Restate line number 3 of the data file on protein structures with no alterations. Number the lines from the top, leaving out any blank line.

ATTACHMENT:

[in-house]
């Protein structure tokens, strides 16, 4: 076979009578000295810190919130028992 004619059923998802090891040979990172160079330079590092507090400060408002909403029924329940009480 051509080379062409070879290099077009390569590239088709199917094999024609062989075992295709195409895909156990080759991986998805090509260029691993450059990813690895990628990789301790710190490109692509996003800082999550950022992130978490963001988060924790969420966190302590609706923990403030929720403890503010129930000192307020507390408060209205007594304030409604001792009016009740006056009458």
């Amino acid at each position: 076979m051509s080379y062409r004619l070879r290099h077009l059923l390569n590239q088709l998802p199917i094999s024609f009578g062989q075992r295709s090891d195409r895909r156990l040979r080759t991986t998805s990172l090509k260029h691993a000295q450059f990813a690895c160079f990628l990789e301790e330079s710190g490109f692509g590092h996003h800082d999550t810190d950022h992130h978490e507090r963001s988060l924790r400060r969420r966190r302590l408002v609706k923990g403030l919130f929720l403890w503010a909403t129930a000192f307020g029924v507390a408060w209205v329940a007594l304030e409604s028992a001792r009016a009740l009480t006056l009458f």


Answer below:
């Amino acid at each position: 076979m051509s080379y062409r004619l070879r290099h077009l059923l390569n590239q088709l998802p199917i094999s024609f009578g062989q075992r295709s090891d195409r895909r156990l040979r080759t991986t998805s990172l090509k260029h691993a000295q450059f990813a690895c160079f990628l990789e301790e330079s710190g490109f692509g590092h996003h800082d999550t810190d950022h992130h978490e507090r963001s988060l924790r400060r969420r966190r302590l408002v609706k923990g403030l919130f929720l403890w503010a909403t129930a000192f307020g029924v507390a408060w209205v329940a007594l304030e409604s028992a001792r009016a009740l009480t006056l009458f």